What people are saying - Write a review
We haven't found any reviews in the usual places.
acid American Medical Association annual appear appointed attendance Baltimore bile bile-acids blood blood-corpuscles Boston Brooklyn carbonic acid cause cavities cent Chairman Charles Chas cholera cinchona Cincinnati coloring matter Committee of Arrangements Committee of Publication congested conjunctivae contained County Medical Society curvature death drugs duties dysentery Edward Epidemic diseases erysipelas fact fatal fever George granules Griscom haematine haematoidine heart hemorrhage Henry Hospital insane James jaundice John Joseph kidneys Lancaster liver Louisville lungs medical colleges medicine meeting ment months mortality motion muscles Nashville nitric acid officers operation organs ovum patient Pennsylvania Permanent Members Philadelphia phosphates phosphoric phosphoric acid physician placenta post-mortem examination present President profession referred resolution Resolved Rhode Island Richmond Samuel Secretary Section skin Smith spasm substance symptoms tetanus Thomas tion tissues treatment trismus urine uterine uterus vaccination William wounds yellow York
Page 69 - ... line upon line, precept upon precept, here a little and there a little.
Page 367 - ... and in regard to measures for the prevention of epidemic and contagious diseases ; and when pestilence prevails, it is their duty to face the danger, and to continue their labors for the alleviation of the suffering, even at the jeopardy of their own lives. § 2. Medical men should also be always ready, when called on by the legally constituted authorities, to enlighten coroners...
Page 360 - It is due to the latter, as without it he cannot command their respect and confidence, and to both, because no scientific attainments can compensate for the want of correct moral principles. It is also incumbent upon the faculty to be temperate in all things, for the practice of physic requires the unremitting exercise of a clear and vigorous understanding; and, on emergencies for which no professional man should be unprepared, a steady hand, an acute eye, and an unclouded head may be essential to...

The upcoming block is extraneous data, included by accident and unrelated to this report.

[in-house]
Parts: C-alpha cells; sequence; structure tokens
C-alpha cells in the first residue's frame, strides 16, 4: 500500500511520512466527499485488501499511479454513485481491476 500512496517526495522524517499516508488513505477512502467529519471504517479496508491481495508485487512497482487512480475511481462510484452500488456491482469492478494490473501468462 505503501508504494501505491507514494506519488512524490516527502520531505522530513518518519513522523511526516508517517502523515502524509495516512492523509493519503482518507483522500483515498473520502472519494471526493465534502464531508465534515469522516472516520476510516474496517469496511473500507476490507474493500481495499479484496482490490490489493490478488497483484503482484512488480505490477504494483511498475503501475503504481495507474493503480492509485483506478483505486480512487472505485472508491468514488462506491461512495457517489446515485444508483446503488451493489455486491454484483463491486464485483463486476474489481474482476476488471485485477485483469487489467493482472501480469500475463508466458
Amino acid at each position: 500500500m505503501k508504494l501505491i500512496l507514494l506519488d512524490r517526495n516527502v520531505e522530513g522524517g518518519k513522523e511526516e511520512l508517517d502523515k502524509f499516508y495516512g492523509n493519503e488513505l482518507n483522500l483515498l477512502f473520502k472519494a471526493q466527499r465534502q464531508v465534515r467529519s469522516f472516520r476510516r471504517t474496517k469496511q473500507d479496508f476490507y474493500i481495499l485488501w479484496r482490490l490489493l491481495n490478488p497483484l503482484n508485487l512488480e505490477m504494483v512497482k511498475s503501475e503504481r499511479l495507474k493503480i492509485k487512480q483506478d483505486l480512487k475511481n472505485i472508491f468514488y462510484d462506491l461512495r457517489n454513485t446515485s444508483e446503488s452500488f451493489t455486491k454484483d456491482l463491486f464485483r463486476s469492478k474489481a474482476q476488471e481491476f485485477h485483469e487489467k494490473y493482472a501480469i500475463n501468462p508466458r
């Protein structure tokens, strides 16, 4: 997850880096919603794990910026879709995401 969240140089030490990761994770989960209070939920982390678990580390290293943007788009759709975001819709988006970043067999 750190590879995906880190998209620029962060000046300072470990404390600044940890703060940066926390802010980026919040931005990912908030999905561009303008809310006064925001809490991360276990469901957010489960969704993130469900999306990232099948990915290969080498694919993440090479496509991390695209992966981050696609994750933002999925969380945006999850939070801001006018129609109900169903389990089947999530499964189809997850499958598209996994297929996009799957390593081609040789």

Page 360 - All practitioners of medicine, their wives, and their children while under the paternal care, are entitled to the gratuitous services of any one or more of the faculty residing near them, whose assistance may be desired.
Page 355 - ... minister to the sick with due impressions of the importance of their office ; reflecting that the ease, the health and the lives of those committed to their charge depend on their skill, attention and fidelity. They should study, also, in their deportment, so to unite tenderness with firmness, and condescension with authority, as to inspire the minds of their patients with gratitude, respect and confidence.
Page 355 - The obligation of secrecy extends beyond the period of professional services; — none of the privacies of personal and domestic life, no infirmity of disposition or flaw of character observed during professional attendance should ever be divulged by the physician except when he is imperatively required to do so.
Page 340 - The faculty of every regularly constituted medical college or chartered school of medicine, shall have the privilege of sending two delegates.
Page 368 - Physicians ought to use all the influence which they may possess, as professors in Colleges of Pharmacy, and by exercising their option in regard to the shops to which their prescriptions shall be sent, to discourage druggists and apothecaries from vending quack or secret medicines, or from being in any way engaged in their manufacture and sale.
Page 364 - ... practitioner in attendance ; the practice of the latter, if necessary, should be .justified as far as it can be, consistently with a conscientious regard for truth, and no hint or insinuation should be thrown out which could impair the confidence reposed in him or affect his reputation.